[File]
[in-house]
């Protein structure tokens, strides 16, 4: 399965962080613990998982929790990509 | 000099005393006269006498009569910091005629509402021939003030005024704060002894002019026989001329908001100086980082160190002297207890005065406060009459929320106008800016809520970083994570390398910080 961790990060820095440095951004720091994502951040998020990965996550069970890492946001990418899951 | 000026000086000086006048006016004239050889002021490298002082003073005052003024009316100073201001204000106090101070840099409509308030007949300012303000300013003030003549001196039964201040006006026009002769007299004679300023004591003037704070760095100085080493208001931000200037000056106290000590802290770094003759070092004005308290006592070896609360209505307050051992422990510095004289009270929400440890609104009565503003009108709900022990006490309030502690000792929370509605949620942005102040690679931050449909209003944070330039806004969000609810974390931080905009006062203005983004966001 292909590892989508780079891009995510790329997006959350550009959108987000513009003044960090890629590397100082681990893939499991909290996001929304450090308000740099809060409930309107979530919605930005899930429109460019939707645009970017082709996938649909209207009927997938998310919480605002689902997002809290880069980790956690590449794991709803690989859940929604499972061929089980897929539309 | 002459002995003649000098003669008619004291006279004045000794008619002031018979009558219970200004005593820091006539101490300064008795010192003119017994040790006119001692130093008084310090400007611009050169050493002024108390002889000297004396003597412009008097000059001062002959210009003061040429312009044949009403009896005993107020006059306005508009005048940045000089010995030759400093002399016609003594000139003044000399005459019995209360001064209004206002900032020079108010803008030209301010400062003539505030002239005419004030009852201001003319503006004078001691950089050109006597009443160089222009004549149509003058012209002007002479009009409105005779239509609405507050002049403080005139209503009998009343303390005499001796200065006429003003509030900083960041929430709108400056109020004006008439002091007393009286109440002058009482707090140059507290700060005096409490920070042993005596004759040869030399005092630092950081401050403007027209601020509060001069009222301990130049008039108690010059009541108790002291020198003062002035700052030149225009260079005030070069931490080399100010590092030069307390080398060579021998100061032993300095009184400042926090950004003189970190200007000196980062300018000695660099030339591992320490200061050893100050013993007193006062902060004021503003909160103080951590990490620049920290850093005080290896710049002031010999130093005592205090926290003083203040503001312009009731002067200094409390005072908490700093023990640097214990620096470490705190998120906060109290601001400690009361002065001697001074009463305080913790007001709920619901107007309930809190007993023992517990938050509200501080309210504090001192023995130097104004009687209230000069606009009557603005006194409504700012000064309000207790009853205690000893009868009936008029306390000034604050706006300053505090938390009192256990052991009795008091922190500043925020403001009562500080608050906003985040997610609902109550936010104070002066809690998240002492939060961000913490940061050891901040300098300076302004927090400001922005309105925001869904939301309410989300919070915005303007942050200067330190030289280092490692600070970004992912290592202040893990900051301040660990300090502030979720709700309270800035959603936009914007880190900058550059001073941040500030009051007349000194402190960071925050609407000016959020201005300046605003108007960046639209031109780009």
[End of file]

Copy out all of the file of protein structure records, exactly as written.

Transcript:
[in-house]
């Protein structure tokens, strides 16, 4: 399965962080613990998982929790990509 | 000099005393006269006498009569910091005629509402021939003030005024704060002894002019026989001329908001100086980082160190002297207890005065406060009459929320106008800016809520970083994570390398910080 961790990060820095440095951004720091994502951040998020990965996550069970890492946001990418899951 | 000026000086000086006048006016004239050889002021490298002082003073005052003024009316100073201001204000106090101070840099409509308030007949300012303000300013003030003549001196039964201040006006026009002769007299004679300023004591003037704070760095100085080493208001931000200037000056106290000590802290770094003759070092004005308290006592070896609360209505307050051992422990510095004289009270929400440890609104009565503003009108709900022990006490309030502690000792929370509605949620942005102040690679931050449909209003944070330039806004969000609810974390931080905009006062203005983004966001 292909590892989508780079891009995510790329997006959350550009959108987000513009003044960090890629590397100082681990893939499991909290996001929304450090308000740099809060409930309107979530919605930005899930429109460019939707645009970017082709996938649909209207009927997938998310919480605002689902997002809290880069980790956690590449794991709803690989859940929604499972061929089980897929539309 | 002459002995003649000098003669008619004291006279004045000794008619002031018979009558219970200004005593820091006539101490300064008795010192003119017994040790006119001692130093008084310090400007611009050169050493002024108390002889000297004396003597412009008097000059001062002959210009003061040429312009044949009403009896005993107020006059306005508009005048940045000089010995030759400093002399016609003594000139003044000399005459019995209360001064209004206002900032020079108010803008030209301010400062003539505030002239005419004030009852201001003319503006004078001691950089050109006597009443160089222009004549149509003058012209002007002479009009409105005779239509609405507050002049403080005139209503009998009343303390005499001796200065006429003003509030900083960041929430709108400056109020004006008439002091007393009286109440002058009482707090140059507290700060005096409490920070042993005596004759040869030399005092630092950081401050403007027209601020509060001069009222301990130049008039108690010059009541108790002291020198003062002035700052030149225009260079005030070069931490080399100010590092030069307390080398060579021998100061032993300095009184400042926090950004003189970190200007000196980062300018000695660099030339591992320490200061050893100050013993007193006062902060004021503003909160103080951590990490620049920290850093005080290896710049002031010999130093005592205090926290003083203040503001312009009731002067200094409390005072908490700093023990640097214990620096470490705190998120906060109290601001400690009361002065001697001074009463305080913790007001709920619901107007309930809190007993023992517990938050509200501080309210504090001192023995130097104004009687209230000069606009009557603005006194409504700012000064309000207790009853205690000893009868009936008029306390000034604050706006300053505090938390009192256990052991009795008091922190500043925020403001009562500080608050906003985040997610609902109550936010104070002066809690998240002492939060961000913490940061050891901040300098300076302004927090400001922005309105925001869904939301309410989300919070915005303007942050200067330190030289280092490692600070970004992912290592202040893990900051301040660990300090502030979720709700309270800035959603936009914007880190900058550059001073941040500030009051007349000194402190960071925050609407000016959020201005300046605003108007960046639209031109780009």